Some people talk way more than we'd like them to. They talk incessantly. In extreme cases, we wonder how someone can talk so much and say so little. Getting a word in can be difficult, which is bad enough, but typically, we don't even want to participate in the so-called conversation. We just want these people to disappear, so we can get back to work, or just think, or have a real conversation with someone else.
What can you do about such people? How can you tell them that their behavior is unacceptable, without destroying the relationship?
Some call these people talkaholics, a word that's derived (by extension) from the term alcoholic. But the name is misleading, because alcoholism is a substance addiction, and "talkaholism" is probably a behavioral addiction, like gambling. [Note] Because substance ingestion isn't involved in talkaholism, I prefer the term compulsive talking or talking addiction.
We do have choices when dealing with compulsive talkers, but because the choices are somewhat unsatisfactory, the most severe challenge we face when dealing with compulsive talkers at work is accepting our own limitations. And the path to that acceptance begins with understanding the fundamentals of behavioral addiction.
Behavioral addiction Behavioral addiction involves a
compulsion to repeat a behavior
in spite of its severe negative
consequences to the individualinvolves a compulsion to repeat a behavior in spite of its severe negative consequences to the individual. The compulsion arises from re-enforcing and rewarding stimuli that are direct results of the behavior. The reward is psychic — that is, the individual interprets at least some consequences of the behavior as a positive experience. Repeatedly receiving the reward induces the person to repeat the behavior that generated the reward. Over time, the individual can become so focused on obtaining the reward by repeating the behavior, that the behavior can become the center of the individual's daily life.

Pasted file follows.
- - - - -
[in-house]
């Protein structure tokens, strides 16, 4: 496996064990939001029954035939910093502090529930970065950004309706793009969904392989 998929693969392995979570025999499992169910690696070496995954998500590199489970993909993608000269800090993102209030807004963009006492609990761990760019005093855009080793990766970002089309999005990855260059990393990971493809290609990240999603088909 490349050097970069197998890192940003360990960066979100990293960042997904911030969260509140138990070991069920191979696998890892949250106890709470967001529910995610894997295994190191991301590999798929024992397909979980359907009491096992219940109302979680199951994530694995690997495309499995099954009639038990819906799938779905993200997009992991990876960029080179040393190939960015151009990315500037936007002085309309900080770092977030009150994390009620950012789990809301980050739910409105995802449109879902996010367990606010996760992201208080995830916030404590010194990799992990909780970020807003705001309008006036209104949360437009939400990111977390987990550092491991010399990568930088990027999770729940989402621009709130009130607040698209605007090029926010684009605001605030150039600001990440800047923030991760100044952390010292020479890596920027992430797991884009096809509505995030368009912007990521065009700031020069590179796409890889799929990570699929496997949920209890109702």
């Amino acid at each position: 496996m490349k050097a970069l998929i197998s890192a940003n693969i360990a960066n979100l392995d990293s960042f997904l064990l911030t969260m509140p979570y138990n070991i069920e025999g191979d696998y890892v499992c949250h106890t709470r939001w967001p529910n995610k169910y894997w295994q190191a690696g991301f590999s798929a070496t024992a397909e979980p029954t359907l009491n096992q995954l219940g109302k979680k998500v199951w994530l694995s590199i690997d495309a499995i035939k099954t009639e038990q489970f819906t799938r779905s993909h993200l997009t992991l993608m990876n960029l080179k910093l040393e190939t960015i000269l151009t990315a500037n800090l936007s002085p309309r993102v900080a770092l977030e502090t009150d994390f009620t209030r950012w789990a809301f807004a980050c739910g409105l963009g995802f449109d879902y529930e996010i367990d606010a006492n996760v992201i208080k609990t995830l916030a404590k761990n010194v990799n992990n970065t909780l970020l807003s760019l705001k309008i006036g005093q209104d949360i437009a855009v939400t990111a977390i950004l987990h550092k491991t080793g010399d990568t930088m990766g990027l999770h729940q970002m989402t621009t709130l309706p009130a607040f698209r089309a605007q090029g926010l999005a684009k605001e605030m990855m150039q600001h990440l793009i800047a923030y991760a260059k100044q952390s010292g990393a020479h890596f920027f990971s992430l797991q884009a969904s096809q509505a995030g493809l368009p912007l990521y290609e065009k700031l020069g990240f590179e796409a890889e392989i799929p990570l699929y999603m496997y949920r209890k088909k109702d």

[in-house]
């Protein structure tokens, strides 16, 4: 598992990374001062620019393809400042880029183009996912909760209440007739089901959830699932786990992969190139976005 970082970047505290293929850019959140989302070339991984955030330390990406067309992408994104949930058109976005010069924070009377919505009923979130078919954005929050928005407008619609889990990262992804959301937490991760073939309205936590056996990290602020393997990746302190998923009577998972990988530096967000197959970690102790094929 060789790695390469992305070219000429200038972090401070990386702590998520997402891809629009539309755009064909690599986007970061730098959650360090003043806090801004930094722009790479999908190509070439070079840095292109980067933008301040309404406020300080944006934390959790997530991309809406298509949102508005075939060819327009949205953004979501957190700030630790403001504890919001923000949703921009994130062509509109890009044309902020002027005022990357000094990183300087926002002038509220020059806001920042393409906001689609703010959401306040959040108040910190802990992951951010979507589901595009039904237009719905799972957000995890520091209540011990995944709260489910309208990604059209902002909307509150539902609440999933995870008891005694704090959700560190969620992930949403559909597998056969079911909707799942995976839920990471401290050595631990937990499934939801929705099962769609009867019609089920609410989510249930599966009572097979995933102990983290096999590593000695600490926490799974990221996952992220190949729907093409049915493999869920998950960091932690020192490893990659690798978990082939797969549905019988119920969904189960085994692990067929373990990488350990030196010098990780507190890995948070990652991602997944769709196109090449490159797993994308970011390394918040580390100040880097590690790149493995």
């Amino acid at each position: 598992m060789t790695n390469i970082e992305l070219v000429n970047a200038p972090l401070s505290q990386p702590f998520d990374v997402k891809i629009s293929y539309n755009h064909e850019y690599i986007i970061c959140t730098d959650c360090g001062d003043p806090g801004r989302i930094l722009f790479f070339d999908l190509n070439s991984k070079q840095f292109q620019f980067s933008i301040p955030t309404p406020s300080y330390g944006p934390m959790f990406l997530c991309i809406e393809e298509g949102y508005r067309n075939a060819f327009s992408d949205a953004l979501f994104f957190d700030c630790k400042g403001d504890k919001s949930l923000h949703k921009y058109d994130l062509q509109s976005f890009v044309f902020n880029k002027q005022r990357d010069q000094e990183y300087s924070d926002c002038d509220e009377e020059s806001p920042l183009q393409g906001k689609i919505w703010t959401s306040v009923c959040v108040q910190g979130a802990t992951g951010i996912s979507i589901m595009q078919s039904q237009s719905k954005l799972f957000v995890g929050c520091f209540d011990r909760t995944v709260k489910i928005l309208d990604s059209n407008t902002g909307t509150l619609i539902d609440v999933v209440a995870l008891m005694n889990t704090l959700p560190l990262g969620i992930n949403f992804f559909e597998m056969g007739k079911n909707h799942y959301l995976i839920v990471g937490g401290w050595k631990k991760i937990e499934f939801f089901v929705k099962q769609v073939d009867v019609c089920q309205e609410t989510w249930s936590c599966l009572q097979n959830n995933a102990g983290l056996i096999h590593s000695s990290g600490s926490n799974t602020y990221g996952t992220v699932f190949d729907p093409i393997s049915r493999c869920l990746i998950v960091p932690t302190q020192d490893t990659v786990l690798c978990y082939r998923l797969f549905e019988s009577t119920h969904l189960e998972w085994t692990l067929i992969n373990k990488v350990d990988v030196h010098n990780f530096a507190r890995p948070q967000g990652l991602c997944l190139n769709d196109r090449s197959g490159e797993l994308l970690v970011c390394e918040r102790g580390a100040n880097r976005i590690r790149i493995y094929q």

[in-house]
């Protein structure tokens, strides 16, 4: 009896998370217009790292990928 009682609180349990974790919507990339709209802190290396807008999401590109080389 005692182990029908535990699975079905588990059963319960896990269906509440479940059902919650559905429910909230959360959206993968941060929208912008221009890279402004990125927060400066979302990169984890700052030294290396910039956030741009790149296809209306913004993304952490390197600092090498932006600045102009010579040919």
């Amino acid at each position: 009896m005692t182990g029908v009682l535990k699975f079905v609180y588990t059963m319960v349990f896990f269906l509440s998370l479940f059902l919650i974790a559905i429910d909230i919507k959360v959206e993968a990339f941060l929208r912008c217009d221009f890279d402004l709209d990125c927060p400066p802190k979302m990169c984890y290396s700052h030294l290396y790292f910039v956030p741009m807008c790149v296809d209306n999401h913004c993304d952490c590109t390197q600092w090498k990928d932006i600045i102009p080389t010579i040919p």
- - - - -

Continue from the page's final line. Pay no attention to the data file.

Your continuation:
For example, some people talk to calm themselves when they experience anxiety. When they feel anxious, they talk, and they feel better. The next time they feel anxious, they're a little more likely to talk. Soon, they engage in talking whenever they anticipate anxiety. And then the problem can become severe, especially if they develop anxiousness about talking too much. If that happens, they can enter a regime in which talking continuously is the only way they can gain any sense of relief from anxiety.
That's just one example of the many ways people can become addicted to talking. It's easy to see in that example why trying to convince a compulsive talker to "stop it" is a fool's errand. The attempt to convince the addict to abandon the addiction can itself intensify the addiction. So if we can't convince — and indeed ought not even try to convince — the compulsive talker to change, what can we do? We'll tackle that question next time. Next in this series Top Next Issue